But if it's something a little bit more strict, so let's say you've got a child who you want to put on the GAPS diet, then that's very, very restrictive for an entire family. So depending on the age of the child, that's where you're really educating them as best you can around why you're making the changes you're making and explaining that no dietary change, unless it's a food allergy, should really be a forever thing. So putting some kind of reference points for them around how long this is going to happen, and what it's going to make them feel in their body. I find that with kids, find the thing that they are most passionate about. So if they're really into sport, or they're really into music, or they're really into Minecraft, or whatever it might be, finding that thing for them and explaining the changes in terms of how it's going to support that passion for them. It tends to get them on board a little bit more even when it is quite challenging.
And kids also, they feel it within their own body. So if there is that therapeutic need and you've found the diet that works for them, they want to feel better, so they're often okay with it. Actually, the little girl who loaned me the poo book, she had quite a few food intolerances show up in some testing. And she was really distressed when we were going through the results like about bread and about the thought of not being able to have...well, for her it was actually just wheat, so she was fine with spelt, but about not being able to have just normal bread and got quite emotional. And then I just followed up with her. So it was four weeks down the track of avoiding the foods. And she was like, "Oh, it was actually fine," and was really quite happy.
So sometimes it's just like the thought of the changes that are problematic. But if you do provide enough resources of how those changes can be made within the family, the execution is not necessarily quite as bad.
Kate: The peer group. And even sometimes, like day cares and schools can be a bit more challenging. I've had a number of day care centres ask parents for a letter from their medical practitioner before they're willing to make dietary changes for the child. Which really perplexes me because I just feel like it...I mean, I understand they’re preparing food for a large number of children, and it's definitely more challenging. But mum and dad should have some say around what they want their child to eat. And it shouldn't necessarily…like if mum and dad say, "No, that food's not for our family," then in my mind, that should be enough. But oftentimes, yeah, they do want some sort of communication. Some day cares will accept that from me. Others will require it to come from a medical professional.
Andrew: Isn't that interesting? Because I'll bet you any money that if it was due to a religious restriction, there would be no issue.
Kate: Yeah, it's interesting. And I'm not sure what the reason is, I mean, some day care centres do allow, or the families have to pack the food for the children. So I think that's great. But in the centres where they provide the food, yeah, they're not always on board. And then even if they are on board, they can't always keep a really close eye on what the kids are doing.
Andrew: Yeah. Very true.
Kate: So often they'll serve it on like a different coloured plate so that their carers are aware of children who do have those dietary needs. They'll try as best they can to watch. But yeah, kids are pretty quick and sneaky. So there can be some food sharing.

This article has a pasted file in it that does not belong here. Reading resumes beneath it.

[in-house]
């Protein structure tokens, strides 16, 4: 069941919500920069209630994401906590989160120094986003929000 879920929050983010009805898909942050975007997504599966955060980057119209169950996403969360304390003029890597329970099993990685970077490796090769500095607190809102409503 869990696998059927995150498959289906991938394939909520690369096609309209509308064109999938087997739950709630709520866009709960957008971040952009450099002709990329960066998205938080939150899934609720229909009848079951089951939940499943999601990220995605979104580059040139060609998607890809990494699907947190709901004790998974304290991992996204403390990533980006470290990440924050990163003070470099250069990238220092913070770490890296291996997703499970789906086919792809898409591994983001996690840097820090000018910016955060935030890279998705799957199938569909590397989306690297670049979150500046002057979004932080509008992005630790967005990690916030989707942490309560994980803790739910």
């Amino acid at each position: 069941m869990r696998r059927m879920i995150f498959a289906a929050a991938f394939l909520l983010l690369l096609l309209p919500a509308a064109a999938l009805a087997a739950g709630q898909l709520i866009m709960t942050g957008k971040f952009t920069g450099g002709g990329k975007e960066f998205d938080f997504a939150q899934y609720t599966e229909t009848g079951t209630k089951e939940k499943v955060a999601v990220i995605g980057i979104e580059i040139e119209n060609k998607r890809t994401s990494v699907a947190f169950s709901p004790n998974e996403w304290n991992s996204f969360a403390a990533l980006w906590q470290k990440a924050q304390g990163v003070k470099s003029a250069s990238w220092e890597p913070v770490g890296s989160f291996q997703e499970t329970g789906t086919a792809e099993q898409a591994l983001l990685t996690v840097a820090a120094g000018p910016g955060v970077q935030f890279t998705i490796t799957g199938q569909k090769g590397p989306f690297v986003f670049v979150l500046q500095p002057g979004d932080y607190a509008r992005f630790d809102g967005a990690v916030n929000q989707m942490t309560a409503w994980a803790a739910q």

Kate: And then same at school, like no child wants to be the odd one out or different to their peers. I do find that in some schools, and whether it's to do with level of awareness or socio-economic demographic, but some schools, all of the kids will have fairly healthy lunch boxes, like they've all got those beautiful bento boxes, with their chopped up veggies and hummus, and leftover meats. And so then the kids are on board, because that's what all their friends are eating.
But in the schools where kids maybe are turning up with a number of packets in their lunchbox and that's what they want, then, yeah, it can be a bit harder if the child has to make some changes. Thankfully, there are so many options available to us now. So while, yes, ideal would be everyone's cooking everything from scratch, it's not the reality. So having a look in your health food stores, or even in the major supermarkets, there's a lot of products that will tick a lot of the boxes. So at the very least you can find great gluten free, great dairy free, great egg free, great nut free options, that look like a packet food, but mainly has some slightly better ingredients.
Andrew: And do you enlist things like childhood heroes, for instance, sports heroes that might, let's say, have chosen to go vegetarian, that sort of thing, to say, "Look, it's not just you, there are other great people out there that are doing this as well?"
Kate: Definitely. And particularly in more that teenage age group where they might be on social media quite a lot, there's some really good, very inspirational people on social media, who perhaps are portraying the right message around diet and nutrition with lots of healthy meal ideas. So that can be a great resource as well. Just yeah, making sure that you're picking the ones that aren't then also posting a million photos of them in bikinis on the beach. And not that there's a problem with that, but I feel that that cannot be the appropriate message for impressionable teenagers.